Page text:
Tools of the trade
The tools that I use have been the basis of wood working for millennia.
My most used device is the shaving horse, a simple wooden vice that allows one to sit down on the job. A sharp draw knife is the main tool used for shaping wooden components (such as rake handles and heads). Spokeshaves are useful for finishing off. Most of my wood is worked on while green or only slightly seasoned and larger logs are split with a maul and wedges. These split billets can be shaped with a side axe or sawn to shape with hand saws. I avoid the use of power tools to make the workshop a more pleasant place to be. Green wood has the advantage of being softer to work than seasoned wood as well as producing little dust.
Outside the workshop the pole lathe is set up. This ancient device is operated simply with the power of a springy pole and a human foot and is a safe and gentle way to turn wood.
Saplings are split with the aid of a iron froe and a splitting frame called a brake.
A wooden steam box steams the wood to soften it so it bends easily to make rake hoops, forks and planking for trugs. Linseed oil and bees wax are applied to wooden products for non-toxic and pleasant smelling finishes.
What exactly is a Coppice
A coppice is a plantation of underwood and young trees grown for periodical cutting.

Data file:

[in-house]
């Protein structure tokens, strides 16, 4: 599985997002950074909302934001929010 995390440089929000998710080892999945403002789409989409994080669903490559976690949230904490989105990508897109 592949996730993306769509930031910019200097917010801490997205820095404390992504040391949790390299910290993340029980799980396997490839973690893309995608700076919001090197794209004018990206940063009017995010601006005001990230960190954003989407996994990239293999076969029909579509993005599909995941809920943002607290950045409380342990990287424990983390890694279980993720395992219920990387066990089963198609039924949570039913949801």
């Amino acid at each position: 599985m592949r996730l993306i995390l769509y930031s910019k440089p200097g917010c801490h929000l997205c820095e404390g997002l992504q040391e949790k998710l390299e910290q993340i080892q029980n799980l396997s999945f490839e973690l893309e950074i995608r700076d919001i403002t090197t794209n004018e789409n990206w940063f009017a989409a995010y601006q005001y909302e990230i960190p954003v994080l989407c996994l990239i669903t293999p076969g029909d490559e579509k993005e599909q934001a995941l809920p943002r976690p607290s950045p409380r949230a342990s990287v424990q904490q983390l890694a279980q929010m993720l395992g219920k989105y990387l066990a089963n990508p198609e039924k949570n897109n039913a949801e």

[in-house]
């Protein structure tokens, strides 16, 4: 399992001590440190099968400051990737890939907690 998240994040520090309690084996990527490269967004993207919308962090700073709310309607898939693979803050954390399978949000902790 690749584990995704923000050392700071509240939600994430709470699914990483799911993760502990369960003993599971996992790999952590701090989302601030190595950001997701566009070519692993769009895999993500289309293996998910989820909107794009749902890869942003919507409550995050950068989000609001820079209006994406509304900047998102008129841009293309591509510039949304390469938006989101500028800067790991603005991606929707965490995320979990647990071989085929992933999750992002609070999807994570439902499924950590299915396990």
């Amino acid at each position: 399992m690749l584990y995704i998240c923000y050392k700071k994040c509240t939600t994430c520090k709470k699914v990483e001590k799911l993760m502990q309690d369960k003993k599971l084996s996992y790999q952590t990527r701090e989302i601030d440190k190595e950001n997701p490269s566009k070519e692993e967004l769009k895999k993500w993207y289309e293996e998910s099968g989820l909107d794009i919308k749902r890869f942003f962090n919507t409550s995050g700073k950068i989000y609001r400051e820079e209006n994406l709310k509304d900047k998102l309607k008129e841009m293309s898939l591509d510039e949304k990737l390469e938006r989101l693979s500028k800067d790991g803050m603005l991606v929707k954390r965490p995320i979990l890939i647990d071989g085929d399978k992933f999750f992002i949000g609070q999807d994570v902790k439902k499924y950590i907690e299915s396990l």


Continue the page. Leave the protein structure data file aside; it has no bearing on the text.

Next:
The Whitestone woods (a coppice near Weston in North Otago) provides me with some of the timber that I use. Whitestone woods is a traditional British style plantation of Oak, Ash, Elm and Lime. These species can produce large quantities of wood in rotations as short as only seven years.
When most European and North American broad leaf trees are cut just above the ground line (far from being detrimental to the tree) the tree has renewed vigour, and from the trunk and root stock vigourous shoots are thrown up. These shoots can be harvested on a large scale and in a sustainable way at various stages of growth depending on their intended use. Coppice harvesting in this fashion has been carried out many hundreds of years.
The size of the timber depends upon the time of harvest and the variety of tree. In this way a range of timber is produced from whippy and slender shoots through to the most sturdy of poles.
Ethic and the Arts and Crafts movement
My workshop is an attempt to be intelligently selective in the use of technologies which are empowering, sustainable and creative; not destructive, anti-democratic and self-defeating.
One of the great thinkers and activists of 19th century Europe was William Morris. He confronted many of the problems caused by the industrial revolution and the dehumanising of work. He was pivotal in the establishment of the Arts and Crafts movement which attempted to bring art and enjoyment back into production.
To Morris, art included the whole man-made environment. It is this kind of philosophy that many of us are promoting as part of the vision for Oamaru and as part of the development of it as an historic Victorian town